“They spin a little different here, with a bit more variety and freedom,” says Andrew.
At some point in the night, you’ll want to head over to a quieter area for a late-night heart-to-heart with someone special, or just to slip away and enjoy a drink all by yourself. This is when the magic of the Lonely Bar comes into play.
Sectioned off from the rest of Midnight Market by a zig-zag entrance, the special layout leading to the Lonely Bar prevents loud music and noise from entering the area. With cozy tables and a special cocktail menu of Asian whiskeys, sakes and wines, this space is a refuge from the crowd.
If you’re in a “surprise me” kind of mood, the bartender here does an “Omakase cocktail” that regularly changes. Last week, there was an “Alcoholic Bubble Tea,” but there’s no guarantee you’ll catch it again.
“You never know what you’re going to get at the Lonely Bar,” says Andrew.
Preserving the separateness of this space, the music here is played at a much lower volume—sometimes you’ll hear a quieter version of what’s being played in the main areas, other times it’ll be the bartender’s choice. At the back, they’re currently dusting off the Lonely Bar record player, with plans to make use of their 1,000-record collection soon.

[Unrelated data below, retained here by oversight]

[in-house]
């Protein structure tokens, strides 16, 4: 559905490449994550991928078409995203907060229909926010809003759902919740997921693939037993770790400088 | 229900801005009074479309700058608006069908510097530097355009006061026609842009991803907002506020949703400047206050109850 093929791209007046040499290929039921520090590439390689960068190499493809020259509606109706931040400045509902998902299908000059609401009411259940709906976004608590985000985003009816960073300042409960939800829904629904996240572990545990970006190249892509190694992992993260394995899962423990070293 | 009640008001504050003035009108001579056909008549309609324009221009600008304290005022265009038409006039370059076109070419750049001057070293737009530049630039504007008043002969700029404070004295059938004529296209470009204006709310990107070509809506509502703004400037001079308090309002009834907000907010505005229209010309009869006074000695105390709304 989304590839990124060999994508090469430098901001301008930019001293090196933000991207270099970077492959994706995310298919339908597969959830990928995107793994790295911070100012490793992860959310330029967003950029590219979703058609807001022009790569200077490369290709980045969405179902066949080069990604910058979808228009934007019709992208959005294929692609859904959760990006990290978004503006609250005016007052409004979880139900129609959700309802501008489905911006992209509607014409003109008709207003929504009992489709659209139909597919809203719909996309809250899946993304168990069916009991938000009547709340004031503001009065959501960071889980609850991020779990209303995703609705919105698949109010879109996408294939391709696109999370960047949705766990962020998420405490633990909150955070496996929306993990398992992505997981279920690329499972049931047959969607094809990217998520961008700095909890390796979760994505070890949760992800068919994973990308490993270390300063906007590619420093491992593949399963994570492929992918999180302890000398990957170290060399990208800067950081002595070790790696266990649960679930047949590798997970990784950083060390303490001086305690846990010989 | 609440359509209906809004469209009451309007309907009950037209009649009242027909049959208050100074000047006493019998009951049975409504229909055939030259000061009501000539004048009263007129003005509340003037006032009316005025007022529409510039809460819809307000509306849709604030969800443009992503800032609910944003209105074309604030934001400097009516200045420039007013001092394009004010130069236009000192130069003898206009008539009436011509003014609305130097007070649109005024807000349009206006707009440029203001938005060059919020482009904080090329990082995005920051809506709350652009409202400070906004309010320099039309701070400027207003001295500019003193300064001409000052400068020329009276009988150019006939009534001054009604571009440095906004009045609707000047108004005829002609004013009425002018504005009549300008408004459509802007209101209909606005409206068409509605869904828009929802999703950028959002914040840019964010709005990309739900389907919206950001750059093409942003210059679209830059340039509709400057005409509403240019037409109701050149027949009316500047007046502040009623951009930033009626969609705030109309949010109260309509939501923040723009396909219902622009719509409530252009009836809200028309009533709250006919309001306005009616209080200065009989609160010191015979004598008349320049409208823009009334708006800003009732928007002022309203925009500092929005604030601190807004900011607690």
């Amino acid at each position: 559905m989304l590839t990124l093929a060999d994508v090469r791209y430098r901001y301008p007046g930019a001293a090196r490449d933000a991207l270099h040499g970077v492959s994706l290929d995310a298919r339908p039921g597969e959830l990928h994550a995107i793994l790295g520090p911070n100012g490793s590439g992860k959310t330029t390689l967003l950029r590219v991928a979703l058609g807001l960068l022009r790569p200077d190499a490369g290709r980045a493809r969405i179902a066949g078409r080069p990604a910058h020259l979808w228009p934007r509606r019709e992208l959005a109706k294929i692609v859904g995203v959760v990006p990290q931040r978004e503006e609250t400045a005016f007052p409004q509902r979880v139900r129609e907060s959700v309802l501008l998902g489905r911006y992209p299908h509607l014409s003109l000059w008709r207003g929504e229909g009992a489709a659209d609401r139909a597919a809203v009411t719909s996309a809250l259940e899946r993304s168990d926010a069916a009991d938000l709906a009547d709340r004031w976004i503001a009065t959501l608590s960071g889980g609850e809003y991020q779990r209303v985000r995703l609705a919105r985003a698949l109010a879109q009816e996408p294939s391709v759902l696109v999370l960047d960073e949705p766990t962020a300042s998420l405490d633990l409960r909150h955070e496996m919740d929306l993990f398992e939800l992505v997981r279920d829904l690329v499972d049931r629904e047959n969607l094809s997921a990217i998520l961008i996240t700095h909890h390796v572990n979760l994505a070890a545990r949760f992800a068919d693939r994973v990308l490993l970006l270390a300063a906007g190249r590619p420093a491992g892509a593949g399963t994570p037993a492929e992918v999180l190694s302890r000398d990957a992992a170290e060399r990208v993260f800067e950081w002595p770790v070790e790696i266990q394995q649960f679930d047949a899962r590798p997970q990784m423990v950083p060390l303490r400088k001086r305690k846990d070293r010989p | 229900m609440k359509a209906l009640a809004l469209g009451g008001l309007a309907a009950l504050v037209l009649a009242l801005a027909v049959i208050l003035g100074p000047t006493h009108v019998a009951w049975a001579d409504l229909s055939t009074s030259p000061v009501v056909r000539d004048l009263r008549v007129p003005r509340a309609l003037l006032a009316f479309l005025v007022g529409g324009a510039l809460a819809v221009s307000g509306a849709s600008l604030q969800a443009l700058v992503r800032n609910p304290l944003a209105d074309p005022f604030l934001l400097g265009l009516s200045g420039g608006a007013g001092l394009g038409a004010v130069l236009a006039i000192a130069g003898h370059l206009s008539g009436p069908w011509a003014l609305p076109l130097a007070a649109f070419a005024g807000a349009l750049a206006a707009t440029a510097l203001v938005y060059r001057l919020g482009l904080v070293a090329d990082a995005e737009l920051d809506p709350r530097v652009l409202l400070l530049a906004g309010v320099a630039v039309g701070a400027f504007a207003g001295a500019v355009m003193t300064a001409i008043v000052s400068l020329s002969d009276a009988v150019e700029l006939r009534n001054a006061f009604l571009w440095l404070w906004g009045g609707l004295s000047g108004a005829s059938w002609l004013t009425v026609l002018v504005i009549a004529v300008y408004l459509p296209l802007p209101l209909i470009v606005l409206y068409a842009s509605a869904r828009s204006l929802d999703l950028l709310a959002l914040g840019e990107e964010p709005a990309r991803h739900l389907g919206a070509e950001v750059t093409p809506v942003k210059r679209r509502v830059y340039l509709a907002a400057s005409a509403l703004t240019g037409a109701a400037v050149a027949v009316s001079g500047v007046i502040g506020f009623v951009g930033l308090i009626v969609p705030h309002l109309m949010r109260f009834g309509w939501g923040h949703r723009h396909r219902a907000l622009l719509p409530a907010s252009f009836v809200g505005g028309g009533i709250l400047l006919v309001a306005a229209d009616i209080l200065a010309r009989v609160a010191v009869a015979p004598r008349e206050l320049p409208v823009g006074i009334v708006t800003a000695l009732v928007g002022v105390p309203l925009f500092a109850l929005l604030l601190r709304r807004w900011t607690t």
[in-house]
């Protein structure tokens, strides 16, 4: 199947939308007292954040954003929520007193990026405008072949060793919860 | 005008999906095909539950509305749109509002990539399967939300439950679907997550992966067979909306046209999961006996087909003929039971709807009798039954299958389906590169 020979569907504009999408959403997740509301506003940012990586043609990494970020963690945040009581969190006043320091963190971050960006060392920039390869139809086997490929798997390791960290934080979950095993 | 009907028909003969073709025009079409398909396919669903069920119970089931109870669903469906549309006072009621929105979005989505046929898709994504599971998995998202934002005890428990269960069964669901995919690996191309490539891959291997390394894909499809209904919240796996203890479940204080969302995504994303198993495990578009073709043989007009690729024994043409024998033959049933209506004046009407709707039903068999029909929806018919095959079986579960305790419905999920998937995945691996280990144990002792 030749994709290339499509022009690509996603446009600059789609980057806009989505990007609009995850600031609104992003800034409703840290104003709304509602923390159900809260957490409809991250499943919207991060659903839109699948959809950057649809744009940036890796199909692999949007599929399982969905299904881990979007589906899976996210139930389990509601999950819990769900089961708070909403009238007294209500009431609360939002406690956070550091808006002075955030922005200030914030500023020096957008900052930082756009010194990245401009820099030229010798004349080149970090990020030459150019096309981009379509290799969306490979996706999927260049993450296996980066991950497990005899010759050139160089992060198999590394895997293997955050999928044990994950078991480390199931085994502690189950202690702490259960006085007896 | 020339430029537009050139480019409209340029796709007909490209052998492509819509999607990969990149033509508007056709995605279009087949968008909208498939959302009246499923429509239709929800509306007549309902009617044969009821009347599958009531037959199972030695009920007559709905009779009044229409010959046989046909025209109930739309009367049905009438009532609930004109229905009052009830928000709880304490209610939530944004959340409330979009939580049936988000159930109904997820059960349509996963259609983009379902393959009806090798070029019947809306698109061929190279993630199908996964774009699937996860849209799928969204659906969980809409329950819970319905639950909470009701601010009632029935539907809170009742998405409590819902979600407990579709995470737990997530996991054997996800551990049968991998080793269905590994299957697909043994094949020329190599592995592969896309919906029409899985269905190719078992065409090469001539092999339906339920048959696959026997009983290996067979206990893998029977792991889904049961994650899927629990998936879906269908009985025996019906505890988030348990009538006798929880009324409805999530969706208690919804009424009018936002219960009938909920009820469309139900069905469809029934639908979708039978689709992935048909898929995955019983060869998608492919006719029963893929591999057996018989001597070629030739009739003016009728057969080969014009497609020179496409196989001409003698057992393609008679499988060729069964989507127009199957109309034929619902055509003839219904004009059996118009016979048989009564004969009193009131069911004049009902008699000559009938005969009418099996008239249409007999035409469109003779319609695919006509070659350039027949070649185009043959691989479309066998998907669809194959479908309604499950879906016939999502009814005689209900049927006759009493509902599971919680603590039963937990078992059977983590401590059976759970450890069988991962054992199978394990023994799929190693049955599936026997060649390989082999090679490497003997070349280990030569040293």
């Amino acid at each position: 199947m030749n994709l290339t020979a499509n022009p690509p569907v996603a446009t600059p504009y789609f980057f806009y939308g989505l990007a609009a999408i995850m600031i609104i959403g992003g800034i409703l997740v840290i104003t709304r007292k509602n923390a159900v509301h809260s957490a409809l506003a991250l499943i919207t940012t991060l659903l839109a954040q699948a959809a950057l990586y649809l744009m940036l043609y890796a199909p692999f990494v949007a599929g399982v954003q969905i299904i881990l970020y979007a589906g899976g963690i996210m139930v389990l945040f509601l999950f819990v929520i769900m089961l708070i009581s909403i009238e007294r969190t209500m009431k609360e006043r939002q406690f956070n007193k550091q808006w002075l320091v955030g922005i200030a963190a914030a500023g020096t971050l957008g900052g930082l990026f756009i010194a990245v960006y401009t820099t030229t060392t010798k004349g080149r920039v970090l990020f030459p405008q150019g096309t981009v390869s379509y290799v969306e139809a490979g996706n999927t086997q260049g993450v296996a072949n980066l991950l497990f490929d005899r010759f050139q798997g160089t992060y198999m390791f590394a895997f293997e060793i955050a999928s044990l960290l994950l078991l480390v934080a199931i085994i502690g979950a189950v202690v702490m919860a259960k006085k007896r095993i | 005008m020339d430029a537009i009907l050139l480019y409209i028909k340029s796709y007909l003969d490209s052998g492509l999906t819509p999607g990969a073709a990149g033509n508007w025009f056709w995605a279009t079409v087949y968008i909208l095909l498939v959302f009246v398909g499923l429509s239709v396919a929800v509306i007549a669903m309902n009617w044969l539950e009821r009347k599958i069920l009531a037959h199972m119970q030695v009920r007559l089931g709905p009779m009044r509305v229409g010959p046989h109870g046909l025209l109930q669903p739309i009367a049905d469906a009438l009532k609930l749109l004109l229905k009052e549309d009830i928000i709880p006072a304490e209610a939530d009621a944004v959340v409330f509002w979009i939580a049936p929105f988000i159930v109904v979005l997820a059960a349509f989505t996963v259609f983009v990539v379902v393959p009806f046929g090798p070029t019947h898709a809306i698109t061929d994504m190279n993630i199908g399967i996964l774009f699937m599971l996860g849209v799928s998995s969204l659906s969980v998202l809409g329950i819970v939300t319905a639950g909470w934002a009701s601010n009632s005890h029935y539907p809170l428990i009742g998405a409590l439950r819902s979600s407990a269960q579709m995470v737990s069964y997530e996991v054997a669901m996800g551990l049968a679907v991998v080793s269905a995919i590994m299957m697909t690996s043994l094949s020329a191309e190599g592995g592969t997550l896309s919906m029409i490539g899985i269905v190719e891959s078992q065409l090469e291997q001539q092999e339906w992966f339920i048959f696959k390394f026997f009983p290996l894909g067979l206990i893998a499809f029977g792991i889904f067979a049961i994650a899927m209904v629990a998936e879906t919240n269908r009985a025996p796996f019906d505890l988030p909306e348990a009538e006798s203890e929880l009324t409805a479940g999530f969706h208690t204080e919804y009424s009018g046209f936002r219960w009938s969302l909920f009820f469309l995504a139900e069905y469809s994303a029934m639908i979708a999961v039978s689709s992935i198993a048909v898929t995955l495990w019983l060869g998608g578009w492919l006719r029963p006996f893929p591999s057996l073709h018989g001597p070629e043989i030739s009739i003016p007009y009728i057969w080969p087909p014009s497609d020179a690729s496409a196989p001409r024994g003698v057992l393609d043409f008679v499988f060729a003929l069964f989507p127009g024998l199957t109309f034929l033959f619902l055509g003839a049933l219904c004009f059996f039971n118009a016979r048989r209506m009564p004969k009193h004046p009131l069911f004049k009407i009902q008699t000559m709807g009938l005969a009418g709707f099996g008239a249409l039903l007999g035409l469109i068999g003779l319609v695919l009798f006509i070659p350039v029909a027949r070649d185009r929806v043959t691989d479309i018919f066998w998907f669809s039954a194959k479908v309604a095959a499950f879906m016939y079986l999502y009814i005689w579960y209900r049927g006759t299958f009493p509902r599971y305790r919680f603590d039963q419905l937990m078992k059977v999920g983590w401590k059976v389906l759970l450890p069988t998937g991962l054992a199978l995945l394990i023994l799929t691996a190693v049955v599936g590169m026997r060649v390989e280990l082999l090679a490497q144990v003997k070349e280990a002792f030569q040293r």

Bringing out the captivating distinctiveness of Asian cultures, the food and drinks at Midnight Market are equally varied and wonderfully strange.
Take the Da Lat Pizza, for instance. Traditionally, the Da Lat specialty bánh tráng nướng is a charcoal-grilled rice paper snack made with toppings, much like a “pizza.” Midnight Market’s version uses egg, chives, cheese, baby dried shrimp, fried onions and scallions.
“Some of the stuff in it is pretty weird,” Andrew admits. “But it tastes good and it works well.”
For skewers, you can go with a Hong Kong-inspired Curry Fish Ball with Curry Sauce, or try the Thai Peanut Beef Ball with Peanut Sauce. Both are lightly battered and fried golden for a perfect hot-and-crunchy bar snack.
Another Vietnamese-ish item to try is the Sloppy Joe Bo Kho: minced beef, spiced mushroom beef gravy and slaw served on a baguette, plus a side of Bo Kho dip inspired by the Vietnamese beef stew traditionally served with rice.
Next, for a taste of Korea, Midnight Market does a fantastic Gochujang Bacon Fried Rice with shiitake mushrooms.
While the one-page menu covers a lot of ground for Asian flavours, it’s the straightforward Pad Thai that means the most to Andrew.
“It’s our previous bar Nirvana’s old recipe, refined and passed down through generations of dive bars, and we needed to keep it going at all costs,” he says. “It’s an if-you-know-you-know kind of thing.”